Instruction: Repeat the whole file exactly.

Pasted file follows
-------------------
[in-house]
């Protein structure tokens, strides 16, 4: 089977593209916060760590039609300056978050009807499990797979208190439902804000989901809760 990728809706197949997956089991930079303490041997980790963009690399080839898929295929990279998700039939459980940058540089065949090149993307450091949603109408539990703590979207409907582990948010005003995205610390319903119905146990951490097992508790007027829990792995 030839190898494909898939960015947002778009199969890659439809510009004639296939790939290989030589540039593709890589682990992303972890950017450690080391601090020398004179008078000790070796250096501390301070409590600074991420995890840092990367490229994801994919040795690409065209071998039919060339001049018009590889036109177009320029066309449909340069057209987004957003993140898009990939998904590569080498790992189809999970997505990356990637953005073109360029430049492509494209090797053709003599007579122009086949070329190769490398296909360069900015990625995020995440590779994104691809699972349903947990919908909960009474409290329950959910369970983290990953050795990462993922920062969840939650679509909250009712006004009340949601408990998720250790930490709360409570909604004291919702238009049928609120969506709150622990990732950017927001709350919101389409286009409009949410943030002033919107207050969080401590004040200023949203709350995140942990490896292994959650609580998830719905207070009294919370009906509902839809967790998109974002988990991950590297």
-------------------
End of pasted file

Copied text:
[in-house]
């Protein structure tokens, strides 16, 4: 089977593209916060760590039609300056978050009807499990797979208190439902804000989901809760 990728809706197949997956089991930079303490041997980790963009690399080839898929295929990279998700039939459980940058540089065949090149993307450091949603109408539990703590979207409907582990948010005003995205610390319903119905146990951490097992508790007027829990792995 030839190898494909898939960015947002778009199969890659439809510009004639296939790939290989030589540039593709890589682990992303972890950017450690080391601090020398004179008078000790070796250096501390301070409590600074991420995890840092990367490229994801994919040795690409065209071998039919060339001049018009590889036109177009320029066309449909340069057209987004957003993140898009990939998904590569080498790992189809999970997505990356990637953005073109360029430049492509494209090797053709003599007579122009086949070329190769490398296909360069900015990625995020995440590779994104691809699972349903947990919908909960009474409290329950959910369970983290990953050795990462993922920062969840939650679509909250009712006004009340949601408990998720250790930490709360409570909604004291919702238009049928609120969506709150622990990732950017927001709350919101389409286009409009949410943030002033919107207050969080401590004040200023949203709350995140942990490896292994959650609580998830719905207070009294919370009906509902839809967790998109974002988990991950590297």